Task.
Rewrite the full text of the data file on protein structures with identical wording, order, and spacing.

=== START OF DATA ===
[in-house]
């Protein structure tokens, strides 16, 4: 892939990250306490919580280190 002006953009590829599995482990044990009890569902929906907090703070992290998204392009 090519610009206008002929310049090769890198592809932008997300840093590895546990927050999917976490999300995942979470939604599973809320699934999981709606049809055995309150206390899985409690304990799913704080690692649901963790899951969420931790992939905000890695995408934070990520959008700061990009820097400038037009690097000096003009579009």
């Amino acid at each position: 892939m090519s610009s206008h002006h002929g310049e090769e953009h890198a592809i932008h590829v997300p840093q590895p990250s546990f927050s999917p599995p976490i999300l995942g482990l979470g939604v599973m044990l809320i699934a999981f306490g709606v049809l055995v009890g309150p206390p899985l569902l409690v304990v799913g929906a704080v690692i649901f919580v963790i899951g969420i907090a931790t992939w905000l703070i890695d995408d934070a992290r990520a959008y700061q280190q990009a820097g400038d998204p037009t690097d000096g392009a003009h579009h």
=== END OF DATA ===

[in-house]
């Protein structure tokens, strides 16, 4: 892939990250306490919580280190 002006953009590829599995482990044990009890569902929906907090703070992290998204392009 090519610009206008002929310049090769890198592809932008997300840093590895546990927050999917976490999300995942979470939604599973809320699934999981709606049809055995309150206390899985409690304990799913704080690692649901963790899951969420931790992939905000890695995408934070990520959008700061990009820097400038037009690097000096003009579009």
């Amino acid at each position: 892939m090519s610009s206008h002006h002929g310049e090769e953009h890198a592809i932008h590829v997300p840093q590895p990250s546990f927050s999917p599995p976490i999300l995942g482990l979470g939604v599973m044990l809320i699934a999981f306490g709606v049809l055995v009890g309150p206390p899985l569902l409690v304990v799913g929906a704080v690692i649901f919580v963790i899951g969420i907090a931790t992939w905000l703070i890695d995408d934070a992290r990520a959008y700061q280190q990009a820097g400038d998204p037009t690097d000096g392009a003009h579009h």